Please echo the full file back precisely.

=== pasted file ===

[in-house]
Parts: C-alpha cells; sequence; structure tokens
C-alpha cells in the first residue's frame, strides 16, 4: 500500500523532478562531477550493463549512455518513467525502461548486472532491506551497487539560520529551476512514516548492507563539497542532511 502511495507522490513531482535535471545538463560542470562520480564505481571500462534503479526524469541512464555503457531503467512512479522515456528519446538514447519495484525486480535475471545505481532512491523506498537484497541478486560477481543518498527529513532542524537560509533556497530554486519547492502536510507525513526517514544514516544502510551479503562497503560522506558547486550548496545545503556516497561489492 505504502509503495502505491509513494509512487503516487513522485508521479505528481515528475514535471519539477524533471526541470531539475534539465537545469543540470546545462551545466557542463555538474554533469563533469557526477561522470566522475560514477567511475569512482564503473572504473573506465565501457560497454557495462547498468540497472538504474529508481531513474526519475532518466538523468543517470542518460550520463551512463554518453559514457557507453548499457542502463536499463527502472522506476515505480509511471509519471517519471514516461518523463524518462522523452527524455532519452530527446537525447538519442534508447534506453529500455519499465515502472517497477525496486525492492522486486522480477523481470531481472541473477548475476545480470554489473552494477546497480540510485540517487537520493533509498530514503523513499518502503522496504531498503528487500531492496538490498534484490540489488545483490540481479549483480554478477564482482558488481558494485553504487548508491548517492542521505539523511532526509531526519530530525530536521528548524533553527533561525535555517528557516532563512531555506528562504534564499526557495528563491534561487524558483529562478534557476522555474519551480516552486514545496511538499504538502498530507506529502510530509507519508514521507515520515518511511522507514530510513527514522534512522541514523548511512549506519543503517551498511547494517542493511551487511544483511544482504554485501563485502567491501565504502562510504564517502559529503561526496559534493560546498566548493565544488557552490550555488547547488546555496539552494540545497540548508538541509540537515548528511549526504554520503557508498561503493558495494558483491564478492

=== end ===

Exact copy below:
[in-house]
Parts: C-alpha cells; sequence; structure tokens
C-alpha cells in the first residue's frame, strides 16, 4: 500500500523532478562531477550493463549512455518513467525502461548486472532491506551497487539560520529551476512514516548492507563539497542532511 502511495507522490513531482535535471545538463560542470562520480564505481571500462534503479526524469541512464555503457531503467512512479522515456528519446538514447519495484525486480535475471545505481532512491523506498537484497541478486560477481543518498527529513532542524537560509533556497530554486519547492502536510507525513526517514544514516544502510551479503562497503560522506558547486550548496545545503556516497561489492 505504502509503495502505491509513494509512487503516487513522485508521479505528481515528475514535471519539477524533471526541470531539475534539465537545469543540470546545462551545466557542463555538474554533469563533469557526477561522470566522475560514477567511475569512482564503473572504473573506465565501457560497454557495462547498468540497472538504474529508481531513474526519475532518466538523468543517470542518460550520463551512463554518453559514457557507453548499457542502463536499463527502472522506476515505480509511471509519471517519471514516461518523463524518462522523452527524455532519452530527446537525447538519442534508447534506453529500455519499465515502472517497477525496486525492492522486486522480477523481470531481472541473477548475476545480470554489473552494477546497480540510485540517487537520493533509498530514503523513499518502503522496504531498503528487500531492496538490498534484490540489488545483490540481479549483480554478477564482482558488481558494485553504487548508491548517492542521505539523511532526509531526519530530525530536521528548524533553527533561525535555517528557516532563512531555506528562504534564499526557495528563491534561487524558483529562478534557476522555474519551480516552486514545496511538499504538502498530507506529502510530509507519508514521507515520515518511511522507514530510513527514522534512522541514523548511512549506519543503517551498511547494517542493511551487511544483511544482504554485501563485502567491501565504502562510504564517502559529503561526496559534493560546498566548493565544488557552490550555488547547488546555496539552494540545497540548508538541509540537515548528511549526504554520503557508498561503493558495494558483491564478492